Part I of the initiative is ‘Understanding the Young Engineer’ by engaging them to understand them on what attributes they have, when do they engage in issues of engineering, what motivates them, where do they get the ideas and how do they work with others, amongst others.
“The outcome here is a clear process of mapping the environment of a young engineer and we may compare this process between age and gender. This can be achieved through casual talks of the young engineers with experts at MUST — one on one or in groups.
Part II is the Drone Science, which is the hub of the inaugural Fellowship, saying: “We need to design easy-to-learn sessions to provide that interest. Maybe start with a bit of history, video, why drones, then construction of drones.
“We allow the students to construct their own drone which they shall showcase during graduation. This is 100% technical or practical session to be done every day in specific hours.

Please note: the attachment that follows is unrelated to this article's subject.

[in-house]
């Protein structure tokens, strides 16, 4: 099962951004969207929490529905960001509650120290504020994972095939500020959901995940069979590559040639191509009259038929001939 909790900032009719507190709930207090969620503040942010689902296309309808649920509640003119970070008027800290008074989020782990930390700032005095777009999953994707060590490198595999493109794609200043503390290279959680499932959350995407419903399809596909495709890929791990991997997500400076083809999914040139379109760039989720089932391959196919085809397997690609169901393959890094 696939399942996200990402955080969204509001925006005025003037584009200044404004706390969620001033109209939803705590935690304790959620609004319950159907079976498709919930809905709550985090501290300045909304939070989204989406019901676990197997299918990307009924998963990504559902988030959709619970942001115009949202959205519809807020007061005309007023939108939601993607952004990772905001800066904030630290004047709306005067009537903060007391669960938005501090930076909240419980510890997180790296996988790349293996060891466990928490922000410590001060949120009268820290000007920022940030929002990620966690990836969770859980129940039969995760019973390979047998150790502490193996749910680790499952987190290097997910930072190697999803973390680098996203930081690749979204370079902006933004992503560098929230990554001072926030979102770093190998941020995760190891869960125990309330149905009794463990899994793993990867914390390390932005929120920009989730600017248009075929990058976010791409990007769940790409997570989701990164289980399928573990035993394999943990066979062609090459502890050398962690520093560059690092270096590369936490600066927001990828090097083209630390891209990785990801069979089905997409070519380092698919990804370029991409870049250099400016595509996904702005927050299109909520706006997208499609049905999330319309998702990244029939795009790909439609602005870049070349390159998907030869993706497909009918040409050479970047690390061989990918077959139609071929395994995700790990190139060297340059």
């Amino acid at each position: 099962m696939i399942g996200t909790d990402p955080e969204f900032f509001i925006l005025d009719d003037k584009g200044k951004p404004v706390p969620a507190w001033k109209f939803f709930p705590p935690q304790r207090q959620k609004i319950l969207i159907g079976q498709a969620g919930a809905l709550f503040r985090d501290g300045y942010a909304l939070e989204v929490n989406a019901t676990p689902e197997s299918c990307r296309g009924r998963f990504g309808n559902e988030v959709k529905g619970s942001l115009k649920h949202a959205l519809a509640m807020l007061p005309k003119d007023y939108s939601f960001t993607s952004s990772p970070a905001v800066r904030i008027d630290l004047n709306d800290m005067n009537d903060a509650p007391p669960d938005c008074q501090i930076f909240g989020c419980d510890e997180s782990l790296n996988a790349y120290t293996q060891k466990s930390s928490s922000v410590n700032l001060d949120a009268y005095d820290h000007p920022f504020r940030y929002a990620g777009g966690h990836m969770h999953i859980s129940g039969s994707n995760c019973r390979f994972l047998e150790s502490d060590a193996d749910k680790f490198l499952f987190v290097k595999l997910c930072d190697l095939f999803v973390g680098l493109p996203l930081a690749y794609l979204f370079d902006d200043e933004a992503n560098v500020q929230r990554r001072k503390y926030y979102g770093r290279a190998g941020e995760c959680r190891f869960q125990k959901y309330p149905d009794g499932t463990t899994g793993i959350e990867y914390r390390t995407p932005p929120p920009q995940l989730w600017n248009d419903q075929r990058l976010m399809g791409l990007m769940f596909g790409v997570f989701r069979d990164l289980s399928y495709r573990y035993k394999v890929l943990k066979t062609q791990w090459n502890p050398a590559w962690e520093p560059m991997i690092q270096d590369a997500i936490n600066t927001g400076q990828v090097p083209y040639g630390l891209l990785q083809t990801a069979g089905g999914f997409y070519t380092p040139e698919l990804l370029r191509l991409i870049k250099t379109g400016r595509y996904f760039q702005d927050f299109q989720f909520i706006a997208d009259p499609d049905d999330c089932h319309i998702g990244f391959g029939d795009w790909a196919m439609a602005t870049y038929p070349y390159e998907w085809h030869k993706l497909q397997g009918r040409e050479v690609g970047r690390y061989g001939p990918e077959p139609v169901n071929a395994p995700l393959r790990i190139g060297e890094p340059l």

The Design Studio is Part III where the students’ ideas would be transformed into a 3D printer image, through which they would learn steps in coming up with the images and also inspire them how to advance technologies/innovation. The lab work is also across the four days.
Part IV — Student Host Engagement — is identify hosting students from MUST especially those pursuing engineering-related programmes and are young, during which they shall be discussing their journey, show them the hostels, and have a contribution to their idea.